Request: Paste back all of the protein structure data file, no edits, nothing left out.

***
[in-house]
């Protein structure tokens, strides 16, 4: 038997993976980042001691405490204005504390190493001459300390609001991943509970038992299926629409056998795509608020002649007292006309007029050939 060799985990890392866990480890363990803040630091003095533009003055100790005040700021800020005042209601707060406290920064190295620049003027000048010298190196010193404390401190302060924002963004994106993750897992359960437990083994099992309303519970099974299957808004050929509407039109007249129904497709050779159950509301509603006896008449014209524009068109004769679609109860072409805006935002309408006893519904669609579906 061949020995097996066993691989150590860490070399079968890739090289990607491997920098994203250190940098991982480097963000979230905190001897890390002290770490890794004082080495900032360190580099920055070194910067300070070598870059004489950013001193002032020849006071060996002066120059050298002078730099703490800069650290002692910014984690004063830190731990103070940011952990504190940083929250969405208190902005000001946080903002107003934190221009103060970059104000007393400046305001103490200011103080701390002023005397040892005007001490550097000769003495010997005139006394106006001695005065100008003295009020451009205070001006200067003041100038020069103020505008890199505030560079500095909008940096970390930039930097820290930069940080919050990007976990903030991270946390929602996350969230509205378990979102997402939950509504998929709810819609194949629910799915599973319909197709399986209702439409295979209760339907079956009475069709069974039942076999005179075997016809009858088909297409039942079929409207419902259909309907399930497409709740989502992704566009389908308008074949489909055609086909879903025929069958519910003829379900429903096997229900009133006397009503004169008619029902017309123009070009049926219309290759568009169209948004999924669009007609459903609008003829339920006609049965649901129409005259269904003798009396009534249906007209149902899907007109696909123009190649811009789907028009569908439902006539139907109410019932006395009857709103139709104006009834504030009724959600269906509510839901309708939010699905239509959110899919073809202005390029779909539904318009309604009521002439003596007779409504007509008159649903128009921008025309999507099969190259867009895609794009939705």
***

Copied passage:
[in-house]
């Protein structure tokens, strides 16, 4: 038997993976980042001691405490204005504390190493001459300390609001991943509970038992299926629409056998795509608020002649007292006309007029050939 060799985990890392866990480890363990803040630091003095533009003055100790005040700021800020005042209601707060406290920064190295620049003027000048010298190196010193404390401190302060924002963004994106993750897992359960437990083994099992309303519970099974299957808004050929509407039109007249129904497709050779159950509301509603006896008449014209524009068109004769679609109860072409805006935002309408006893519904669609579906 061949020995097996066993691989150590860490070399079968890739090289990607491997920098994203250190940098991982480097963000979230905190001897890390002290770490890794004082080495900032360190580099920055070194910067300070070598870059004489950013001193002032020849006071060996002066120059050298002078730099703490800069650290002692910014984690004063830190731990103070940011952990504190940083929250969405208190902005000001946080903002107003934190221009103060970059104000007393400046305001103490200011103080701390002023005397040892005007001490550097000769003495010997005139006394106006001695005065100008003295009020451009205070001006200067003041100038020069103020505008890199505030560079500095909008940096970390930039930097820290930069940080919050990007976990903030991270946390929602996350969230509205378990979102997402939950509504998929709810819609194949629910799915599973319909197709399986209702439409295979209760339907079956009475069709069974039942076999005179075997016809009858088909297409039942079929409207419902259909309907399930497409709740989502992704566009389908308008074949489909055609086909879903025929069958519910003829379900429903096997229900009133006397009503004169008619029902017309123009070009049926219309290759568009169209948004999924669009007609459903609008003829339920006609049965649901129409005259269904003798009396009534249906007209149902899907007109696909123009190649811009789907028009569908439902006539139907109410019932006395009857709103139709104006009834504030009724959600269906509510839901309708939010699905239509959110899919073809202005390029779909539904318009309604009521002439003596007779409504007509008159649903128009921008025309999507099969190259867009895609794009939705």